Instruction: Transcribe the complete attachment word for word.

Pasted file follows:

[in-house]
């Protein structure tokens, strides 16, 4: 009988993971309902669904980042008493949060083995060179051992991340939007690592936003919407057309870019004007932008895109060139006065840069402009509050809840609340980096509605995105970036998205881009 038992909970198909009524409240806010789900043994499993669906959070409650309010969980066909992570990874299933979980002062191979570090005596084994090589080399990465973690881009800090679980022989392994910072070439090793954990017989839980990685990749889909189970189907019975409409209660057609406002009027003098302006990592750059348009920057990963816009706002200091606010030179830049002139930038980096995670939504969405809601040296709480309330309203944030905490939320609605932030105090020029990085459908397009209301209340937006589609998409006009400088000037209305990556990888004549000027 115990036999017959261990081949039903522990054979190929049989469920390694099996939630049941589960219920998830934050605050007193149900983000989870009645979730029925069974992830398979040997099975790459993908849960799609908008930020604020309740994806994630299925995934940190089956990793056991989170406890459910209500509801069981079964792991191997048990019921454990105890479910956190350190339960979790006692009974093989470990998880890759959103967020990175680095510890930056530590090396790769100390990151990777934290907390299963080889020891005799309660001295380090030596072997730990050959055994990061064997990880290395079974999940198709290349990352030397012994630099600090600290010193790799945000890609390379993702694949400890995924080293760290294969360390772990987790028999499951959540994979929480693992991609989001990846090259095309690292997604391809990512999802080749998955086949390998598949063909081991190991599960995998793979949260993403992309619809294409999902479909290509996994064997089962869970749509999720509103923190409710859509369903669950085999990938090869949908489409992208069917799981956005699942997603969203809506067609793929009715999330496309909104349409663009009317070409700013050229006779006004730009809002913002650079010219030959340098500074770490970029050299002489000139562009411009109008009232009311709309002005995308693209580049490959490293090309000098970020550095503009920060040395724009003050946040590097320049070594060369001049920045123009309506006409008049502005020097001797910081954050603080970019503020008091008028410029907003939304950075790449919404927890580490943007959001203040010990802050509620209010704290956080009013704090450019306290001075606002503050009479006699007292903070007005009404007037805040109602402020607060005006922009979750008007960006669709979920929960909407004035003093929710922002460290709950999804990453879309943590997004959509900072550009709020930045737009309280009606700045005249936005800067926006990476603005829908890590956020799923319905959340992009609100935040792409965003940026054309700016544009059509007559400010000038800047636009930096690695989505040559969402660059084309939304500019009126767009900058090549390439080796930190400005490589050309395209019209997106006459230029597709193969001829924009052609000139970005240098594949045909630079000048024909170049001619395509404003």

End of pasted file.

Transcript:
[in-house]
């Protein structure tokens, strides 16, 4: 009988993971309902669904980042008493949060083995060179051992991340939007690592936003919407057309870019004007932008895109060139006065840069402009509050809840609340980096509605995105970036998205881009 038992909970198909009524409240806010789900043994499993669906959070409650309010969980066909992570990874299933979980002062191979570090005596084994090589080399990465973690881009800090679980022989392994910072070439090793954990017989839980990685990749889909189970189907019975409409209660057609406002009027003098302006990592750059348009920057990963816009706002200091606010030179830049002139930038980096995670939504969405809601040296709480309330309203944030905490939320609605932030105090020029990085459908397009209301209340937006589609998409006009400088000037209305990556990888004549000027 115990036999017959261990081949039903522990054979190929049989469920390694099996939630049941589960219920998830934050605050007193149900983000989870009645979730029925069974992830398979040997099975790459993908849960799609908008930020604020309740994806994630299925995934940190089956990793056991989170406890459910209500509801069981079964792991191997048990019921454990105890479910956190350190339960979790006692009974093989470990998880890759959103967020990175680095510890930056530590090396790769100390990151990777934290907390299963080889020891005799309660001295380090030596072997730990050959055994990061064997990880290395079974999940198709290349990352030397012994630099600090600290010193790799945000890609390379993702694949400890995924080293760290294969360390772990987790028999499951959540994979929480693992991609989001990846090259095309690292997604391809990512999802080749998955086949390998598949063909081991190991599960995998793979949260993403992309619809294409999902479909290509996994064997089962869970749509999720509103923190409710859509369903669950085999990938090869949908489409992208069917799981956005699942997603969203809506067609793929009715999330496309909104349409663009009317070409700013050229006779006004730009809002913002650079010219030959340098500074770490970029050299002489000139562009411009109008009232009311709309002005995308693209580049490959490293090309000098970020550095503009920060040395724009003050946040590097320049070594060369001049920045123009309506006409008049502005020097001797910081954050603080970019503020008091008028410029907003939304950075790449919404927890580490943007959001203040010990802050509620209010704290956080009013704090450019306290001075606002503050009479006699007292903070007005009404007037805040109602402020607060005006922009979750008007960006669709979920929960909407004035003093929710922002460290709950999804990453879309943590997004959509900072550009709020930045737009309280009606700045005249936005800067926006990476603005829908890590956020799923319905959340992009609100935040792409965003940026054309700016544009059509007559400010000038800047636009930096690695989505040559969402660059084309939304500019009126767009900058090549390439080796930190400005490589050309395209019209997106006459230029597709193969001829924009052609000139970005240098594949045909630079000048024909170049001619395509404003």